NASA's high-powered James Webb Space Telescope has found water vapor in the atmosphere of a one-of-a-kind exoplanet hundreds of light-years from Earth.
The exoplanet, called WASP-18 b, was discovered by NASA in 2009 and is unique in a number of ways. It's a gas giant, 10 times more massive than Jupiter. Its orbit lasts just 23 hours, and the planet is fixed, meaning that one side always faces the sun and the other is always the dark side of the planet.
Scientists first made a brightness map of the exoplanet, then a temperature map of the atmosphere. The second map showed that there is a difference of up to 1,000 degrees between the hottest and coolest points of the planet. The temperatures also seemed to change based on elevation, by hundreds of degrees.
"JWST is giving us the sensitivity to make much more detailed maps of hot giant planets like WASP-18 b than ever before," said Megan Mansfield, a Sagan Fellow at the University of Arizona, and one of the authors of the paper describing the results, in a news release shared by NASA announcing the discoveries. "This is the first time a planet has been mapped with JWST, and it's really exciting to see that some of what our models predicted, such as a sharp drop in temperature away from the point on the planet directly facing the star, is actually seen in the data!"
NASA said that the major difference in temperatures is likely explained by something "hindering winds from efficiently redistributing heat to the night side," but it's not clear what that could be. Ryan Challener, a postdoctoral researcher at the University of Michigan and a co-author on the paper, said in NASA's news release that it's possible the planet has a strong magnetic field, which could explain the lack of winds.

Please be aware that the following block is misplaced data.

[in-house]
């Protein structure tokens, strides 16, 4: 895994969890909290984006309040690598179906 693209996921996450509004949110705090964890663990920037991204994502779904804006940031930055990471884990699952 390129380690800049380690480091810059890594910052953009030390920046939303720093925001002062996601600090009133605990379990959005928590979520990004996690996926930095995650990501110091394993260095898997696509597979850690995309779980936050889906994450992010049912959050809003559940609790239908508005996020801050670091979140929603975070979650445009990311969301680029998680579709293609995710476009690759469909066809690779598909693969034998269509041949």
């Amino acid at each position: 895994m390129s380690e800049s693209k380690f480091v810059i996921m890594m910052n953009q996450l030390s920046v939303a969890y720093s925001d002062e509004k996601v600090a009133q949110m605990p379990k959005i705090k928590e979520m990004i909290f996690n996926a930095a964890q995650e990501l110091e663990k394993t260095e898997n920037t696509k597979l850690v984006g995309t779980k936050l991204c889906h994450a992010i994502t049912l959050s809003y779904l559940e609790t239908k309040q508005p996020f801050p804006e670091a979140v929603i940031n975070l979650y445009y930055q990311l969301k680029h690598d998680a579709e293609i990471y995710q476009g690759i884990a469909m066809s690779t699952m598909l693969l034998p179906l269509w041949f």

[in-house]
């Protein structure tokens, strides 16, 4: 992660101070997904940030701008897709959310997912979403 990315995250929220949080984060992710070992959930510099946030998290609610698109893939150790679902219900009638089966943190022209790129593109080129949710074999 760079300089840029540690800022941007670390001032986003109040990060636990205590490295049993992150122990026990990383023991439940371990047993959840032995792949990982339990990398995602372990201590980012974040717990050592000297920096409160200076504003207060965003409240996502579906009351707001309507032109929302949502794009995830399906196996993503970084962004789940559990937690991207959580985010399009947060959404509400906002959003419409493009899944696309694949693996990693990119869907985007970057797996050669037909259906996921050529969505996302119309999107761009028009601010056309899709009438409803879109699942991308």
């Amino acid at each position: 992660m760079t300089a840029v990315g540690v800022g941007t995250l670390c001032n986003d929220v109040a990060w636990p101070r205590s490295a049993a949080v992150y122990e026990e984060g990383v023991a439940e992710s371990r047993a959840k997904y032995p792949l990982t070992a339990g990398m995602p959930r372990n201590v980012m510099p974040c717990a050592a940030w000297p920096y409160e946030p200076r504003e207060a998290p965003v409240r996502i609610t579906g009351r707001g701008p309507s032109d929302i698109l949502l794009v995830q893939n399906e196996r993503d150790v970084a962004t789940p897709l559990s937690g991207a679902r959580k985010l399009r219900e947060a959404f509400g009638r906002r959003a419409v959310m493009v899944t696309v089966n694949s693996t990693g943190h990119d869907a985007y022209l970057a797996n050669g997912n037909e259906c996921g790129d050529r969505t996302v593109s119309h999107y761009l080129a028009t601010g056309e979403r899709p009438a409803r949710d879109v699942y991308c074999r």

Despite the planet's high heat — in some places, the temperature is almost 5,000 degrees Fahrenheit — there were still "multiple small but precisely measured water features" found by the Webb telescope in multiple elevations.
"Because the water features in this spectrum are so subtle, they were difficult to identify in previous observations. That made it really exciting to finally see water features with these JWST observations," said Anjali Piette, a postdoctoral fellow at the Carnegie Institution for Science and one of the authors of the new research, in NASA's news release.
The lead author of the paper, Louis-Philippe Coulombe, a graduate student at the University of Montreal, said the findings could be used to help researchers find similar water vapor in other atmospheres.
"By analyzing WASP-18b's spectrum, we not only learn about the various molecules that can be found in its atmosphere but also about the way it formed. We find from our observations that WASP-18 b's composition is very similar to that of its star, meaning it most likely formed from the leftover gas that was present just after the star was born," Coulombe said. "Those results are very valuable to get a clear picture of how strange planets like WASP-18 b, which have no counterpart in our solar system, come to exist."
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